Wednesday, March 17, 2010

O Universal Multimedia Access, Where Art Thou? (Part IV)

-by Christian Timmerer, Klagenfurt University, Austria

Preface: First I thought about writing this article for a journal or something equivalent but then I concluded to make this article available through my blog. The aim is to perform an experiment in order to determine whether it is possible (a) to get direct feedback through comments and (b) to be referenced from elsewhere. As it is a quite comprehensive article, it’s split up in separate parts. If someone (i.e., a journal editor) is interested in publishing this article, yes, I can still do that! :-)

Part I was about giving an introduction to the topic and an overview on multimedia content adaptation techniques. Part II was about the adaptation by transformation approach that utilizes scalable coding formats such as JPEG2000, MPEG-4 BSAC, and MPEG-4 SVC. Part III comprises adaptation decision-taking also known as the brain of multimedia content adaptation and this part is about standardization support for UMA.

Part IV - Standardization support for UMA

The nice thing about standards is that there are so many to choose from. Furthermore, if you do not like any of them, you can just wait for next year’s model.
--Andrew S. Tanenbaum

A couple of standardization organizations (SDOs) provide support for UMA:

Word Wide Web Consortium (W3C):
Internet Engineering Task Force (IETF):
  • Audio/Video Transport (AVT)
  • Media Server Control (MEDIACTRL)
  • Multiparty Multimedia Session Control (MMUSIC)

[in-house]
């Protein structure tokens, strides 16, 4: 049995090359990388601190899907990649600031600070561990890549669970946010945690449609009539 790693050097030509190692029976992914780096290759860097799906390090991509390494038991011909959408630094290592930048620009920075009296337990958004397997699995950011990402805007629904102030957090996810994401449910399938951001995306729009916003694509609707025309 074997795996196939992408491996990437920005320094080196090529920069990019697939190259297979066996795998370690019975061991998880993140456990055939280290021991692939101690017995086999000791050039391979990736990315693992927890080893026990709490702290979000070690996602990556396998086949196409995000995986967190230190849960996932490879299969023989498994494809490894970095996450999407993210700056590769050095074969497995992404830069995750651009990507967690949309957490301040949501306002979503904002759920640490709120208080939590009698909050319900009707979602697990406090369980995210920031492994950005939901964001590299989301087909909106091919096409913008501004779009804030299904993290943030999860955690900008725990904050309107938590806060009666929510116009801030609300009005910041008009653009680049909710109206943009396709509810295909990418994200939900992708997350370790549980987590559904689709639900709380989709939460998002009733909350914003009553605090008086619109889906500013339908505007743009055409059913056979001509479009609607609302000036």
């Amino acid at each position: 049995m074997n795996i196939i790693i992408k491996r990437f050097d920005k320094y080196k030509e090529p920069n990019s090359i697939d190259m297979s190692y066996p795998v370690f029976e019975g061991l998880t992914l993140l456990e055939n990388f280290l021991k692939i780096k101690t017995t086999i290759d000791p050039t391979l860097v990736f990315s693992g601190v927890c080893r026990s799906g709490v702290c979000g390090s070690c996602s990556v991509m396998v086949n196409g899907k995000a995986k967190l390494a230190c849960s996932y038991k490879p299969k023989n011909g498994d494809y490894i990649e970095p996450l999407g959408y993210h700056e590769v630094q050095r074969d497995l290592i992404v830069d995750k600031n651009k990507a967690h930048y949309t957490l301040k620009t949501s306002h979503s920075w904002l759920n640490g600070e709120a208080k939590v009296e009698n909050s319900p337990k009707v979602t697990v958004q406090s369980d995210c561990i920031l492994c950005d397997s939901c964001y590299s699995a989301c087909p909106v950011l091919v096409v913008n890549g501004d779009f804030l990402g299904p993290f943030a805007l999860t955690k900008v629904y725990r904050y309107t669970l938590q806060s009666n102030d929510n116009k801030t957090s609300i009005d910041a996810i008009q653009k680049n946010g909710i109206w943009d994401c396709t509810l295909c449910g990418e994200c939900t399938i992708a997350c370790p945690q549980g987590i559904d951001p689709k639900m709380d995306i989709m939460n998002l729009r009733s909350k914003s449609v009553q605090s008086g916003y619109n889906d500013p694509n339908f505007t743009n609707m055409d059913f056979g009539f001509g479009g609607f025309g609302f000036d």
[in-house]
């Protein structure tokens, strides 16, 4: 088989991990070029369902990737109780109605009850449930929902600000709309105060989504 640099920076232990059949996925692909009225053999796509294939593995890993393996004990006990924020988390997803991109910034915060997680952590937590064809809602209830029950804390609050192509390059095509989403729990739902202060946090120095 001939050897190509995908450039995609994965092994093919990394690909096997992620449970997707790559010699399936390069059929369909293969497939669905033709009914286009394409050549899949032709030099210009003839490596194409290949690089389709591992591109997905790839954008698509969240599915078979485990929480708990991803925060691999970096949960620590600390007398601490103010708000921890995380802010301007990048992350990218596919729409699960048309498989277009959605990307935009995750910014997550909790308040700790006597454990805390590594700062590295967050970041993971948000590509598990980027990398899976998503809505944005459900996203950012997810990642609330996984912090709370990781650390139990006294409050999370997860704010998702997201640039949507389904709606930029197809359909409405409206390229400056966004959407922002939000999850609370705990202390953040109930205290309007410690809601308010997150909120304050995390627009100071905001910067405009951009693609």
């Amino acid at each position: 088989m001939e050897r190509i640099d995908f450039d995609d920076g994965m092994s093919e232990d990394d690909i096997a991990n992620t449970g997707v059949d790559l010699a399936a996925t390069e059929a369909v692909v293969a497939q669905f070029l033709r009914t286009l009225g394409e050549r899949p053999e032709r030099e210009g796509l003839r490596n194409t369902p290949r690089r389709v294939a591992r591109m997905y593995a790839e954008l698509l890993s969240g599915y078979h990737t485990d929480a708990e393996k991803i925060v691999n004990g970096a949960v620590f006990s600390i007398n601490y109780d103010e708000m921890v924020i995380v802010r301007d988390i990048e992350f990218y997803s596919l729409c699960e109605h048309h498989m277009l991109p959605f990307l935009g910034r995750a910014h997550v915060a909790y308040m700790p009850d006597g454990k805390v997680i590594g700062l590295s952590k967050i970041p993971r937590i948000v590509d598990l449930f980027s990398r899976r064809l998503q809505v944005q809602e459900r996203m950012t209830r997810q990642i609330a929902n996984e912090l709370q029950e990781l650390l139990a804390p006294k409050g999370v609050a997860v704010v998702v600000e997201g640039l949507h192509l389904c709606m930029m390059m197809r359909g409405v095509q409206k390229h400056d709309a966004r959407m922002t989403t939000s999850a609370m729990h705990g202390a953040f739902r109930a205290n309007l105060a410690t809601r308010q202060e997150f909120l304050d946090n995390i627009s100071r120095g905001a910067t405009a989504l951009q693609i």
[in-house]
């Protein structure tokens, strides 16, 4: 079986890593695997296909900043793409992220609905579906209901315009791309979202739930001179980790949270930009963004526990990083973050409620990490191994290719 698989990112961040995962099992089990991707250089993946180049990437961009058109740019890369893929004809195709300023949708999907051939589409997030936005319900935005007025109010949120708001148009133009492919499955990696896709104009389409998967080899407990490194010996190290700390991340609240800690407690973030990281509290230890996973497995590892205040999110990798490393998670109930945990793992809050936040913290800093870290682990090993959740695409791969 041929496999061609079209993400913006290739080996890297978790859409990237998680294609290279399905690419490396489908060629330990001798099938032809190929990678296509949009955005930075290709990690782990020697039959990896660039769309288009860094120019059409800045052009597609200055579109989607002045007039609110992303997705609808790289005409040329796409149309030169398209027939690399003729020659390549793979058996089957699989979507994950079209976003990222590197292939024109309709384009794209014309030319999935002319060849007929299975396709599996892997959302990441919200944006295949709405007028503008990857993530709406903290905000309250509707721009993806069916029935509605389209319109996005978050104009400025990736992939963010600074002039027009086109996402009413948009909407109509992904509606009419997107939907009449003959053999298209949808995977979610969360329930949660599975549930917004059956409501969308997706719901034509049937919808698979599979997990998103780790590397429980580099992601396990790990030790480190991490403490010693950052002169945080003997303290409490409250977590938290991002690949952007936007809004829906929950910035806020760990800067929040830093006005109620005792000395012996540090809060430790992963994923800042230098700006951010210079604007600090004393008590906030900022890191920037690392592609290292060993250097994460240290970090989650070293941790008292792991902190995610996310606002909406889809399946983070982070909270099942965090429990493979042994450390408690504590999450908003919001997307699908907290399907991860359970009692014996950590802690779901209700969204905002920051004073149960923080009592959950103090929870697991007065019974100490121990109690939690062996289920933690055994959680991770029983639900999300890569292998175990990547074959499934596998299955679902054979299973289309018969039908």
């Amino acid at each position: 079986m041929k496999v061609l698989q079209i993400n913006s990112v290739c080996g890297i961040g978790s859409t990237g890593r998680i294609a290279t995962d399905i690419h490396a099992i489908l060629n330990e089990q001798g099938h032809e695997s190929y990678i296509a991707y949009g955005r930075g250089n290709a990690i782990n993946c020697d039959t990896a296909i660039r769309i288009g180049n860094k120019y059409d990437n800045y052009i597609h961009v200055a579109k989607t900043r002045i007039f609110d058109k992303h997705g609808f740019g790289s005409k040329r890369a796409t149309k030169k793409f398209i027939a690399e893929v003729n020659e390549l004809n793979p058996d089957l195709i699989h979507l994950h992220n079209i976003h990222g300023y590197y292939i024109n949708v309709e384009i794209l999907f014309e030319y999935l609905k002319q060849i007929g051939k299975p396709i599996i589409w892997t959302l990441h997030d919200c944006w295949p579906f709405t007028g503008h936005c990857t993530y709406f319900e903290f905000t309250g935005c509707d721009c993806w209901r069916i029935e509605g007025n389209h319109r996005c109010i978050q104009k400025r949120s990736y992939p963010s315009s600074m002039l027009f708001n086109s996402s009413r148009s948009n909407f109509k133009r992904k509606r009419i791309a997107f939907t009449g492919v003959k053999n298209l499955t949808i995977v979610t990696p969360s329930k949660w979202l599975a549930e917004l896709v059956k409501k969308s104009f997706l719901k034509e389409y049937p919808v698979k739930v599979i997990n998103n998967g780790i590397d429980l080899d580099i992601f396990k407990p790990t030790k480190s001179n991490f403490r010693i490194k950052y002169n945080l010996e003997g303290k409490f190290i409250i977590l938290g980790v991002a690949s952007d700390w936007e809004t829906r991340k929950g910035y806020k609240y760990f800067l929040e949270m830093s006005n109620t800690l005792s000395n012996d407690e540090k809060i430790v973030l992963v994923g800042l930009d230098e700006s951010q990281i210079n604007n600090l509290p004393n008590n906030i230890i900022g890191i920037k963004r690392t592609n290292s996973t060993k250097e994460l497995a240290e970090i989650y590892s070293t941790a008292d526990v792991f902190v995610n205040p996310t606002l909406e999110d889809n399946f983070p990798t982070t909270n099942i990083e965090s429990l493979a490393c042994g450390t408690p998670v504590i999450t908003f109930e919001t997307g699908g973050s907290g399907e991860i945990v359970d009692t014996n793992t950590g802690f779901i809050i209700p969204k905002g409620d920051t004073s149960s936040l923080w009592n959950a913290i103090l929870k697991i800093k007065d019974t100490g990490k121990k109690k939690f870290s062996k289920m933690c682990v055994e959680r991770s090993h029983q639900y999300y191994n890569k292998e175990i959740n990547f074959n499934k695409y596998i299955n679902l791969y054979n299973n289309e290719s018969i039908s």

• Session Description Protocol (SDP) and Session Initiation Protocol (SIP)
  • Next Steps in Signaling (NSIS)
Moving Picture Experts Group (MPEG):
A comprehensive description format with respect to UMA is Part 7 of MPEG-21 entitled Digital Item Adaptation [2]. This part of MPEG-21 defines - among others - the Usage Environment Description (UED) providing means for describing the context in which Digital Items may be consumed. The UED is clustered into the following categories with some examples given:
  • User Characteristics: e.g., usage history, display presentation preferences, audio/visual impairments, mobility, etc.
  • Terminal Capabilities: e.g., coding capabilities, display capabilities, audio output capabilities, etc.
  • Network Characteristics: e.g., network capabilities (e.g., max capacity, min guaranteed) and conditions (e.g., available bandwidth)
  • Natural Environment Characteristics: e.g., noise level, illumination characteristics, location, time, etc.
The UED is defined as an XML Schema which is publicly available here.

This is the end of Part IV and I'm currently not sure whether a Part V will follow...

[1] Ian Burnett, Fernando Pereira, Rik Van de Walle, and Rob Koenen (eds.), The MPEG-21 Book, John Wiley and Sons Ltd, 2006.
[2] Anthony Vetro and Christian Timmerer, Digital Item Adaptation: Overview of Standardization and Research Activities, IEEE Transactions on Multimedia, vol. 7, no. 3, pp. 418-426, June 2005.

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